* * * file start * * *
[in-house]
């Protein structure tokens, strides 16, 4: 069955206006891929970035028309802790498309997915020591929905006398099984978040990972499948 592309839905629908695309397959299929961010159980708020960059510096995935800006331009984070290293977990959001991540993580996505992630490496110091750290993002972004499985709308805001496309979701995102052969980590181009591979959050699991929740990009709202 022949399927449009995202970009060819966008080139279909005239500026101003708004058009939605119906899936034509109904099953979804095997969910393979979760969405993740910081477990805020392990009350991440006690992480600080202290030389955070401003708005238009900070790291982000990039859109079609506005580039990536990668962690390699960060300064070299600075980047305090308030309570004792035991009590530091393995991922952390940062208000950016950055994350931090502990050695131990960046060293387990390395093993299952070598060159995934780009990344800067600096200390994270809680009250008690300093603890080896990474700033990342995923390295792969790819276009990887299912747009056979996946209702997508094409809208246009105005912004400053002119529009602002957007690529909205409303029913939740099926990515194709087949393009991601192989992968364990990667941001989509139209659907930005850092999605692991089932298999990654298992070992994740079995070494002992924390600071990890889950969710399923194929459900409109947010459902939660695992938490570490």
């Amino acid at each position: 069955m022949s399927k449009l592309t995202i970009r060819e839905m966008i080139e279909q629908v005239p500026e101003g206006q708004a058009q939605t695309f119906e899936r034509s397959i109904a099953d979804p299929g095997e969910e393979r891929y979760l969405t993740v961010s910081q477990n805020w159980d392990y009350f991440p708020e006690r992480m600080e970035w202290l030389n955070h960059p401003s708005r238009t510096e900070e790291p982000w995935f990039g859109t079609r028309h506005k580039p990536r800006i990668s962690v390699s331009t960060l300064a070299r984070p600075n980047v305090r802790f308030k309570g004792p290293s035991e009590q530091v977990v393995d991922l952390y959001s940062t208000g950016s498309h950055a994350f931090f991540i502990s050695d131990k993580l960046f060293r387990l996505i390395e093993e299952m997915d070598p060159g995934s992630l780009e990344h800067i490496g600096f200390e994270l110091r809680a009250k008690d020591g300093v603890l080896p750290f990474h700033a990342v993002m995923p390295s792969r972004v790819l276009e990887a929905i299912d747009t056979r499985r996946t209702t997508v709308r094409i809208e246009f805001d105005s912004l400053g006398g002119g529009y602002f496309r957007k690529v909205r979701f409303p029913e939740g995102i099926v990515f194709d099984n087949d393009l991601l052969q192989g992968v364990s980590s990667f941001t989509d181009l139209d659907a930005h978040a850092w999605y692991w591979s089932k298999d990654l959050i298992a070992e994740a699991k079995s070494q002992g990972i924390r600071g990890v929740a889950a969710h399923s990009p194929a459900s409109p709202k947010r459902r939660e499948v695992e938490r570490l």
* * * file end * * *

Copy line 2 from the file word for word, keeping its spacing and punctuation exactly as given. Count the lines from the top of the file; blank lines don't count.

């Protein structure tokens, strides 16, 4: 069955206006891929970035028309802790498309997915020591929905006398099984978040990972499948 592309839905629908695309397959299929961010159980708020960059510096995935800006331009984070290293977990959001991540993580996505992630490496110091750290993002972004499985709308805001496309979701995102052969980590181009591979959050699991929740990009709202 022949399927449009995202970009060819966008080139279909005239500026101003708004058009939605119906899936034509109904099953979804095997969910393979979760969405993740910081477990805020392990009350991440006690992480600080202290030389955070401003708005238009900070790291982000990039859109079609506005580039990536990668962690390699960060300064070299600075980047305090308030309570004792035991009590530091393995991922952390940062208000950016950055994350931090502990050695131990960046060293387990390395093993299952070598060159995934780009990344800067600096200390994270809680009250008690300093603890080896990474700033990342995923390295792969790819276009990887299912747009056979996946209702997508094409809208246009105005912004400053002119529009602002957007690529909205409303029913939740099926990515194709087949393009991601192989992968364990990667941001989509139209659907930005850092999605692991089932298999990654298992070992994740079995070494002992924390600071990890889950969710399923194929459900409109947010459902939660695992938490570490």